Balloons for therapy? Sounds somewhat crazy. Balloons as a tool for treatment has many benefits. It’s the diaphragm that craves the work a balloon brings. To understand why this is, you need to understand the position and function of the diaphragm. The diaphragm is the primary muscle of inspiration and attaches to the back of your lower ribs and the front of your lumbar spine (bones of your lower back). When it’s correctly positioned, the diaphragm should have a domed shape. As this muscle functions, it flattens, drawing air into the lungs, and rebounds into a domed position, causing air to be passively exhaled.
When our diaphragm is not correctly positioned, it cannot work effectively. This can happen for many reasons – chronic sinus conditions, poor posture, and even disorders such as anxiety. When the diaphragm isn’t working as well as it should, it tends to flatten out and lose its natural domed position. Then, we cannot inhale fully as the muscle’s total range of motion has lessened. When this happens, our bodies will compensate so we can continue to breathe air and live. We can do this in a few ways:
We will use muscles of our upper trunk and neck, such as our sternocleidomastoids and upper traps, to attempt to lift the ribcage during inhalation instead of letting our lower ribs move out to the side gently and inflate our upper chests and backs.
We will use our lower back extensors to extend or lean back our rib cage to inflate our abdomens with air or “belly breathe.”
A combination of these compensations.
These changes may go unnoticed for a very long time, but when done chronically, they can change our musculoskeletal position, cause muscle imbalance within our bodies, and create pain. When someone has breathed this way for a long time, we typically see an arched lower back and pelvis tipped forward due to the spinal attachments of the diaphragm pulling the lumbar spine into extension. This can irritate the lower back extensor muscles and discs. It also causes our thigh bones to rotate outward, inhibiting our gluts from firing and overusing other hip muscles like the piriformis, which can cause pain down the leg.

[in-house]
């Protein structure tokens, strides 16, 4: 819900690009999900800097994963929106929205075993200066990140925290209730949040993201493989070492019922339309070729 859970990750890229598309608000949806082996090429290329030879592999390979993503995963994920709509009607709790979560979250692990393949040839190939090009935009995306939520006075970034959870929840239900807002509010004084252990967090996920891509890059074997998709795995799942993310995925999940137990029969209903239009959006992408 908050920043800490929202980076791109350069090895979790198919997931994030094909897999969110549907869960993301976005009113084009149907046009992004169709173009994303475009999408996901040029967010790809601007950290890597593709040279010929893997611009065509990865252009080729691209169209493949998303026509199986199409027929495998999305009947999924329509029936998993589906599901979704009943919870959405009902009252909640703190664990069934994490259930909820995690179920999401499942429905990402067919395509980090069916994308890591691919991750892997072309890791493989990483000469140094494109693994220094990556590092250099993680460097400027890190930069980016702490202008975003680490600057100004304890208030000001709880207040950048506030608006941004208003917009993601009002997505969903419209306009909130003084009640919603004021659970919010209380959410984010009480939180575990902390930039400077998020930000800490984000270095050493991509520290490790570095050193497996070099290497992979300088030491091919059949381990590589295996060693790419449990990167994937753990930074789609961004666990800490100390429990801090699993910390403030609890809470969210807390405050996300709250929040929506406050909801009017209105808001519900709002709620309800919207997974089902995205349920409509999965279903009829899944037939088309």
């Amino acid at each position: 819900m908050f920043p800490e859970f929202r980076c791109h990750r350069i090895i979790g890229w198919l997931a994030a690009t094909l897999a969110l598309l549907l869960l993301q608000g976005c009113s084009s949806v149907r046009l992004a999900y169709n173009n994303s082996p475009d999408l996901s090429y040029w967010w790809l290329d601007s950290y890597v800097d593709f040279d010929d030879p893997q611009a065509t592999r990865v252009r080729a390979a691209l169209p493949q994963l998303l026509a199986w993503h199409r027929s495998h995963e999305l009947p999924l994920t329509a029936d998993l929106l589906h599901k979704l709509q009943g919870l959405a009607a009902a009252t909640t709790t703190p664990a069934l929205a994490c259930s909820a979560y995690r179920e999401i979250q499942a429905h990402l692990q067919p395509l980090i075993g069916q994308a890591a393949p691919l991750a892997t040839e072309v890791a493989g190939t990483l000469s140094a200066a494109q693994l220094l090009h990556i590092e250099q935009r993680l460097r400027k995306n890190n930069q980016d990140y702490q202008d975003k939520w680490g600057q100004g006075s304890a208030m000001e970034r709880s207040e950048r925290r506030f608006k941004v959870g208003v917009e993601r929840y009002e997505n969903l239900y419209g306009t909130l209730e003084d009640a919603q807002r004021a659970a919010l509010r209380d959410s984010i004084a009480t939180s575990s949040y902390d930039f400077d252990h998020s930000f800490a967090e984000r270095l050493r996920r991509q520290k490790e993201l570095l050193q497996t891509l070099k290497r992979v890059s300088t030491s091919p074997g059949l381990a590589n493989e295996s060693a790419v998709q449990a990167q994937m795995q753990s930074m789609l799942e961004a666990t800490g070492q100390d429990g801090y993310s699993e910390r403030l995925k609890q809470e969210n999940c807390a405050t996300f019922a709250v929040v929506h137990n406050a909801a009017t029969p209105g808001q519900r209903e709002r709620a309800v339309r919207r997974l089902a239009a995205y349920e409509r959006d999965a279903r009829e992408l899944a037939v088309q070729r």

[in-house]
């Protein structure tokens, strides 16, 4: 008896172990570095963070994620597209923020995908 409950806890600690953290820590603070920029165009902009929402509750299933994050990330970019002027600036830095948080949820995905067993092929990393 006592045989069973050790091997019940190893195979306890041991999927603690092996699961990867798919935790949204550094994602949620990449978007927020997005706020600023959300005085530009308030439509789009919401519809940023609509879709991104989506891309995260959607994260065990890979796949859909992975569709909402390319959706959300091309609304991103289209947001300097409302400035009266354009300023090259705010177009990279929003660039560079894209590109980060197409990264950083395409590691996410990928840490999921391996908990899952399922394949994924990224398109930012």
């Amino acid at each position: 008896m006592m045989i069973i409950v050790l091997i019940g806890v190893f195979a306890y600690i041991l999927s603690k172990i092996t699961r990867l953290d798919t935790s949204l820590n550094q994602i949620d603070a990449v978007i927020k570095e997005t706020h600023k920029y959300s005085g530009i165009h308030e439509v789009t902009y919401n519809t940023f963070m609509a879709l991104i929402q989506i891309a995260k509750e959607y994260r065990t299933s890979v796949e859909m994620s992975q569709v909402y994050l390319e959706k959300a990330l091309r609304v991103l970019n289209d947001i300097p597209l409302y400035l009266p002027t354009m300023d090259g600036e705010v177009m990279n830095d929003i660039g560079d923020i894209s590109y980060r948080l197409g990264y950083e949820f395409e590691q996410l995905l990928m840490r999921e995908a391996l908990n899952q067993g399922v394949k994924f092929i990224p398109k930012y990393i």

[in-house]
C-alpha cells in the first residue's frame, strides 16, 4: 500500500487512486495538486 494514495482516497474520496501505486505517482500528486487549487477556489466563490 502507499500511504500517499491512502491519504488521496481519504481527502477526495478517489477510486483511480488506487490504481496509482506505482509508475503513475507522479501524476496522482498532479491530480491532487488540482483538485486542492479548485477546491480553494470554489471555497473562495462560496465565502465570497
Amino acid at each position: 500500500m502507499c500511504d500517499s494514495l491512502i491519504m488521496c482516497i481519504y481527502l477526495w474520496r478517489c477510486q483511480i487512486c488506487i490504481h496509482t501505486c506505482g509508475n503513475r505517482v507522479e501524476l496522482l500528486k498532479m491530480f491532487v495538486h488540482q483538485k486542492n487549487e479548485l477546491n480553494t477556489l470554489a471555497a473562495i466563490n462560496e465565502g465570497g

We also tend to see extended or backward-bent ribcages and flared lower ribs. This will ultimately cause a forward head and poor scapular position as we try to see and manipulate the world in front of us. These deficits can cause neck and shoulder (blade) pain and headaches.
So, how does the balloon help? We must utilize our abdominals to help force the air out of our thorax into the resistance of the balloon. This will help take our extended lower spine and ribcage and bias it into flexion, which will ultimately put it in a much more neutral position. Additionally, activation of the abdominals on the front of our bodies causes the muscles on the backs of our bodies, our lower back extensors, to inhibit and relax. This can significantly reduce lower back pain and put our pelvis in a better position.
It is not only essential to be able to blow air into the balloon, but it’s also vital that we can keep the air in the balloon (keeping the neck of the balloon open) while we breathe in through our noses. This works on eccentric control of the abdominals. This allows our muscles to stay engaged even while they are elongating, such as when the ribcage is expanding as we take air in through exhalation during everyday activities. This is very important as our core must always be active to keep us in good postural alignment and moving correctly. As the abdominals make up 1/4 of the core, we mustn’t “turn off” our abdominals with every inhalation throughout the day. Another muscle of the core is the diaphragm itself, so its position and function are just as important as our abdominals. (The rest of the core comprises lower back and pelvic floor muscles.) This also establishes proper intraabdominal pressure, which inherently stabilizes our core.